Mexican authorities last week arrested former Prosecutor General Jesús Murillo Karam on charges of torture, forced disappearance, and obstruction of justice in the investigation into the disappearance and murder of 43 students from the all-male Ayotzinapa Rural Teachers’ College, in 2014. The mass kidnapping and disappearance case happened in the city of Iguala, Guerrero state, and became known as the ‘Ayotzinapa 43.’
As The Brazilian Report recently explained, new developments in the case are the result of recent independent investigations backed by the Inter‑American Court of Human Rights that demolished the previous official narrative around the case. The government and the military now face accusations of having falsified and obstructed investigations, among other wrongdoing.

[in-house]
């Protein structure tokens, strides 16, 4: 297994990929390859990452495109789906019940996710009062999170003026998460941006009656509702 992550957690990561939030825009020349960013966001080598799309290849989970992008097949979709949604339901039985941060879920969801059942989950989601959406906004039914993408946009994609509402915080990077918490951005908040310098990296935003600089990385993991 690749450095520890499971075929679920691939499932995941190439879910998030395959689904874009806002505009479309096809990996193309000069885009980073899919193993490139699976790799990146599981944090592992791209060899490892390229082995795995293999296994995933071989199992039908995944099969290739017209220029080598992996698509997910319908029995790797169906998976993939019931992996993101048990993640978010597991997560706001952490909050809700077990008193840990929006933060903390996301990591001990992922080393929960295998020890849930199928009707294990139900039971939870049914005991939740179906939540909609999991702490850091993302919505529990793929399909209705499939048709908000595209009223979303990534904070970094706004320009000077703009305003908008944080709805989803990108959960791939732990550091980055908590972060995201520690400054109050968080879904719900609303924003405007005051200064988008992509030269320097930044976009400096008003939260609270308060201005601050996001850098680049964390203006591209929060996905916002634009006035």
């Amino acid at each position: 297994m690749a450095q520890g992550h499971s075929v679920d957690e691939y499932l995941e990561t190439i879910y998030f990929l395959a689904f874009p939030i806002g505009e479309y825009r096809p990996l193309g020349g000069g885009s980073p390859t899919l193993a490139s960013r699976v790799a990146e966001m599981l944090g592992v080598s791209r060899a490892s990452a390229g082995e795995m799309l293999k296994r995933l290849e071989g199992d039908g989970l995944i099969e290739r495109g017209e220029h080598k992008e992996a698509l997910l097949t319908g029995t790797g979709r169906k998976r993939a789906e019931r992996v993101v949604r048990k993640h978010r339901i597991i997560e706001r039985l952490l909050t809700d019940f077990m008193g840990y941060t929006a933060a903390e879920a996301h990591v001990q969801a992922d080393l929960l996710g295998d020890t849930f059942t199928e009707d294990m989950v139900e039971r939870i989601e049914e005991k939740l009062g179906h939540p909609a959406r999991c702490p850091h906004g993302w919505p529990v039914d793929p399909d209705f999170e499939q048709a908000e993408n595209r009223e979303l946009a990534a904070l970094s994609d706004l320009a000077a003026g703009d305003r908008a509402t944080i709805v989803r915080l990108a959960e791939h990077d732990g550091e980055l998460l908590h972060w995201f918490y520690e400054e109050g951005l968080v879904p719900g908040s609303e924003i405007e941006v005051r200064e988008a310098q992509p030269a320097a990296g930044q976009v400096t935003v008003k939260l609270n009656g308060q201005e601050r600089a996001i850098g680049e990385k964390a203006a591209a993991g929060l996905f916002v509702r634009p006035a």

Mr. Murillo’s arrest happened one day after the Ayotzinapa Case Truth Commission (CVAJ, in Spanish) presented its final report. It is based on the analysis of over 41,000 documents and concludes that the students’ disappearance was a “state-sponsored crime” and that the previous “historical truth” uncovered by federal prosecutors under Mr. Murillo was fabricated.
Over the weekend, Mexican prosecutors also issued arrest warrants against a further 83 people accused of involvement at different levels in the disappearances. These include military commanders, police officers, several Guerrero state-level authorities, and 14 members of the ‘Guerreros Unidos’ drug cartel, the main suspect of having slaughtered the students and disposed of their bodies — most of which were never found.
The handling of the Ayotzinapa 43 case saw a U-turn under the administration of President Andrés Manuel López Obrador, who in his 2018 election campaign promised to spare no efforts to deliver justice. On August 20, Mr. López Obrador said his government will keep working to capture all those involved in the crime.